“Well, there is a bridge heaven,” Mr. Cuomo continued. “Bridge heaven is you spend all your life above the water serving people and then you go to bridge heaven”— which he added — “is you go below the water.”

The Tappan Zee, which opened in 1955, was once a vital crossing just north of New York City, carrying nearly 140,000 vehicles a day at its peak. But eventually the bridge began showing its age, though efforts to replace it dragged on for decades. Finally, Mr. Cuomo stepped in with a nearly $4 billion project to build a pair of sleek modern spans, the first of which opened to traffic last August. The replacement bridge is named after the governor’s late father, Mario M. Cuomo, who was governor for three terms.

Today, sections of the Tappan Zee stand forlornly as it is picked apart. Though some parts are destined for recycling centers and scrap yards, others are being repurposed. The New York State Thruway Authority, which operated the Tappan Zee, sold 133 concrete-and-rebar panels from the deck of the bridge — at $1 apiece — to counties and the state Department of Transportation to use for infrastructure projects.

Now concrete and steel from the Tappan Zee’s supporting structure will be deposited among the six artificial reefs, which sit on sites ranging from three acres to 744 acres. An aide to the governor said that the bridge’s steel trusses may also be used to build up the reefs.

All the materials will be thoroughly cleaned before being submerged in the water, state officials said.

The cost of transporting the materials to the artificial reefs is about $5 million, according to state officials. That cost is being covered by Tappan Zee Constructors, the team of private contractors building the Tappan Zee replacement bridge, and the New York State Power Authority, which oversees the New York State Canal Corporation, the owner of the vessels that are to be scuttled.

Joe Paradiso, a charter boat captain on Long Island who is president of the New York Sportfishing Federation, said that his group has called for years for rebuilding and expanding the reefs. The underwater structures attract sea bass, fluke, porgies, blackfish and even juvenile lobsters and turtles.

“It’s an ongoing issue,” he said. “Some of these reefs are just depleted and in need of more materials.”

Mr. Paradiso, who used to drive over the Tappan Zee a couple times a year, said that using its parts to build up the reefs will not only benefit those who fish and dive, but also the local businesses that they support, from bait and tackle stores and fuel stations to hotels and restaurants. “Instead of going to a recycling plant or somewhere else, it’s a much better use,” he said.

Bill Ulfelder, the executive director of the Nature Conservancy in New York, said the expansion of the artificial reefs went hand in hand with his group’s efforts to improve the water quality around Long Island, which has long been polluted by runoff from home septic systems and sewage treatment plants, and bring back oysters, clams, mussels and scallops. “The more we can do to clean the water and improve the wildlife,” he said, “it brings back all the things people love about Long Island.”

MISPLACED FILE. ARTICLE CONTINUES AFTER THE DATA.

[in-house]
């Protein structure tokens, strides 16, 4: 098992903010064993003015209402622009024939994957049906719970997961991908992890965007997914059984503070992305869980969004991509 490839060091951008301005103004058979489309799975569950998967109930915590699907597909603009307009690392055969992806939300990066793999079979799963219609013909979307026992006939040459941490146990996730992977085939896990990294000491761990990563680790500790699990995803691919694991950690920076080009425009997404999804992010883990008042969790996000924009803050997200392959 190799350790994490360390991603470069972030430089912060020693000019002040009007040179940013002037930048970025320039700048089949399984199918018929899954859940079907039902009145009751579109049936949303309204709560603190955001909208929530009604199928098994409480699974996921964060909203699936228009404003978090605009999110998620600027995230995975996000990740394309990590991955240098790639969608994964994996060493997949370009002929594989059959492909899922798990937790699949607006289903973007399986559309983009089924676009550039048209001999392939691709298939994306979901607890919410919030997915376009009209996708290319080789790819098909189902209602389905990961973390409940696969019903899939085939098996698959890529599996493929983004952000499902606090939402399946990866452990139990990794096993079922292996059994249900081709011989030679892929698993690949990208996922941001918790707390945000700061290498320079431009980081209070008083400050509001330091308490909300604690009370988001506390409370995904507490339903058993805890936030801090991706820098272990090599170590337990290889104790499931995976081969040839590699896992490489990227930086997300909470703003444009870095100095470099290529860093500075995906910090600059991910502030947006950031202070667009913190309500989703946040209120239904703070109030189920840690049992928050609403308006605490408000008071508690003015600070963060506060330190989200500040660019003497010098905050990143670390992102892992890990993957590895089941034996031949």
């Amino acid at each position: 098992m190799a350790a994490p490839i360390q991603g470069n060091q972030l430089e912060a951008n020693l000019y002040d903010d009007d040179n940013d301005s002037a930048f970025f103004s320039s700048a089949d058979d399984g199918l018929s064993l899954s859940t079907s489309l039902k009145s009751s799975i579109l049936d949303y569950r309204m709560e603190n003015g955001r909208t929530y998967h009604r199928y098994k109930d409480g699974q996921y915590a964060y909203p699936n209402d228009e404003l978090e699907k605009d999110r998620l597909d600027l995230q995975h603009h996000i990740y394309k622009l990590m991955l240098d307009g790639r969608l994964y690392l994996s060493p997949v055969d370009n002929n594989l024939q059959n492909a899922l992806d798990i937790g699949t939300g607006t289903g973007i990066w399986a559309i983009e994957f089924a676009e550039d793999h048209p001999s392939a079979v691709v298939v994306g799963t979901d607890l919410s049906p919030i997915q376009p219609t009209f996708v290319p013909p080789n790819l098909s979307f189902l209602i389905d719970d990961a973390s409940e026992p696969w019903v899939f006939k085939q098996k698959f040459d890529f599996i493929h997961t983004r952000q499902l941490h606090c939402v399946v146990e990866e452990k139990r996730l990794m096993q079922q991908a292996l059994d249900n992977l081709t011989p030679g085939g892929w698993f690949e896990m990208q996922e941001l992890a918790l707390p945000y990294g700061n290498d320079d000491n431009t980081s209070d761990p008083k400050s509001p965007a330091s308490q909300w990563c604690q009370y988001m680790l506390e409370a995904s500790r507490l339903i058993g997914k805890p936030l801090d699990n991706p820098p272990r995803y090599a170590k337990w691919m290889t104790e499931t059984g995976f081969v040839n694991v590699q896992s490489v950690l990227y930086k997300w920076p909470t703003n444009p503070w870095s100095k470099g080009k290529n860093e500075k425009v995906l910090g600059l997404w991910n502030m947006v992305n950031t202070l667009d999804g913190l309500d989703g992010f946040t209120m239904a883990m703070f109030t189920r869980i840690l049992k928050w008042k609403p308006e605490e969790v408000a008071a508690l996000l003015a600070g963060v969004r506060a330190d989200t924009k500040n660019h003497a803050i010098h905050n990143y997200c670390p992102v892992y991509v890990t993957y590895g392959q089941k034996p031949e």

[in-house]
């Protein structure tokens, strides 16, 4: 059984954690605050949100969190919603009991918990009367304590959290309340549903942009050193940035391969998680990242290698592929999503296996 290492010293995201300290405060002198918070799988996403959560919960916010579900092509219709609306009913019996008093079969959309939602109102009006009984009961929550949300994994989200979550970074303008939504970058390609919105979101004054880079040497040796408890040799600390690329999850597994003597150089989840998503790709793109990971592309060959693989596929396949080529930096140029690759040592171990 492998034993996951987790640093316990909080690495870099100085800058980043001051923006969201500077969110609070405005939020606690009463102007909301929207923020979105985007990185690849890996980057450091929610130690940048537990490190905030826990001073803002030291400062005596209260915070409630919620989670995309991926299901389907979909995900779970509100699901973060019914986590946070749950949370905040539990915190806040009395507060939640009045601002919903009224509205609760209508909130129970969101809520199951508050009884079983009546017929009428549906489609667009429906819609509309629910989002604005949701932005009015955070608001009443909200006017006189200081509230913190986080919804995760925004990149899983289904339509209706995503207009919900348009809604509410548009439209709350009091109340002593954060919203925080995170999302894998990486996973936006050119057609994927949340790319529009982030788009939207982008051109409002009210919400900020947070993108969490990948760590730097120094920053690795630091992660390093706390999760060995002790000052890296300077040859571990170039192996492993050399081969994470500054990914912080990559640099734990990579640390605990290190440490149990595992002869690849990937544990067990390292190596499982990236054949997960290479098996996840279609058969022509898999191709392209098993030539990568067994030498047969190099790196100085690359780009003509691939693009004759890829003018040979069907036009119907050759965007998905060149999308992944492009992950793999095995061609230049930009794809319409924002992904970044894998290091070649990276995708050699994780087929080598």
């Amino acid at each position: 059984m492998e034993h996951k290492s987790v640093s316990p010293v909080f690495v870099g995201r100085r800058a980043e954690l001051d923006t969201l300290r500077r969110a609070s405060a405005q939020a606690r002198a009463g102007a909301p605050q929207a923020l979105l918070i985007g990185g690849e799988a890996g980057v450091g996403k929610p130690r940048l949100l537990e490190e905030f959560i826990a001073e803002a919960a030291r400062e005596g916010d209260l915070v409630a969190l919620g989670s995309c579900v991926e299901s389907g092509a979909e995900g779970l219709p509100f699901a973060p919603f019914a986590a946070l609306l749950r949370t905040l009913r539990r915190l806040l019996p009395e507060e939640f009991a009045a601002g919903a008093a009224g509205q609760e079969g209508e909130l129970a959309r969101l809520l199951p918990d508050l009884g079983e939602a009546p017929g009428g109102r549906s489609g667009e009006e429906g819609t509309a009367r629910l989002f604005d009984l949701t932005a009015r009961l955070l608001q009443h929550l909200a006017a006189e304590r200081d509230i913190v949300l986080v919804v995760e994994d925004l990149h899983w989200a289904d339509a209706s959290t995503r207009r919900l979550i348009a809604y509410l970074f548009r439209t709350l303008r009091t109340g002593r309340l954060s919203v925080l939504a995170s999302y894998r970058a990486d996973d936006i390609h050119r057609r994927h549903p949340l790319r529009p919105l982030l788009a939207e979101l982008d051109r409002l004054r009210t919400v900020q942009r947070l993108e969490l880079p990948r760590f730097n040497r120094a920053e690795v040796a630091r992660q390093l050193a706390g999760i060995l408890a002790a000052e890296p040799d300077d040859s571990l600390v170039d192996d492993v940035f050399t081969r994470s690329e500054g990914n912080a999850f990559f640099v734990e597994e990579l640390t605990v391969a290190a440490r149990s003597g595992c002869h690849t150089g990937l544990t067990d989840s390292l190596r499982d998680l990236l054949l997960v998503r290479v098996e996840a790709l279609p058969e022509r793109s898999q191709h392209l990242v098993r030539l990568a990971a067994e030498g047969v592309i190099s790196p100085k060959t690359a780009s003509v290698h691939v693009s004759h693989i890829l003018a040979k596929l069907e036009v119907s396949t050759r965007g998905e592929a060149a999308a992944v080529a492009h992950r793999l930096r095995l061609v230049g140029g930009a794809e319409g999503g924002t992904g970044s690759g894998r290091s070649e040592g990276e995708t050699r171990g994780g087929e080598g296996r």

Mr. Ulfelder, a scuba diver, recalled that when he first moved to New York City nearly a decade ago, he saw a holding yard for old subway cars that he was told were bound for artificial reefs.

“These iconic symbols of New York — subway cars and now the Tappan Zee — can keep on living,” he said. “Now they’re home for fishes, crustaceans and shellfish — other New Yorkers.”

Old Tappan Zee Bridge Gets New Life as Artificial Reef

In its next life, the old Tappan Zee Bridge is going to the fishes. Really.Chunks of concrete and steel that held the three-mile span aloft over the Hudson River for decades will now be scattered among a half-dozen artificial reefs off Long Island. The first bargeload of the Tappan Zee’s remains will be carried to its watery grave this week, with about 29 bargeloads to follow through the summer and early fall.By recycling the Tappan Zee, New York State has not only found an affordable and practical way to dispose of some ...

In its next life, the old Tappan Zee Bridge is going to the fishes. Really.

Chunks of concrete and steel that held the three-mile span aloft over the Hudson River for decades will now be scattered among a half-dozen artificial reefs off Long Island. The first bargeload of the Tappan Zee’s remains will be carried to its watery grave this week, with about 29 bargeloads to follow through the summer and early fall.

By recycling the Tappan Zee, New York State has not only found an affordable and practical way to dispose of some of its massive parts, but is also significantly expanding a state-managed artificial reef program that aims to provide new habitats to increase the diversity of marine life, promote recreational fishing and diving and bolster economic development.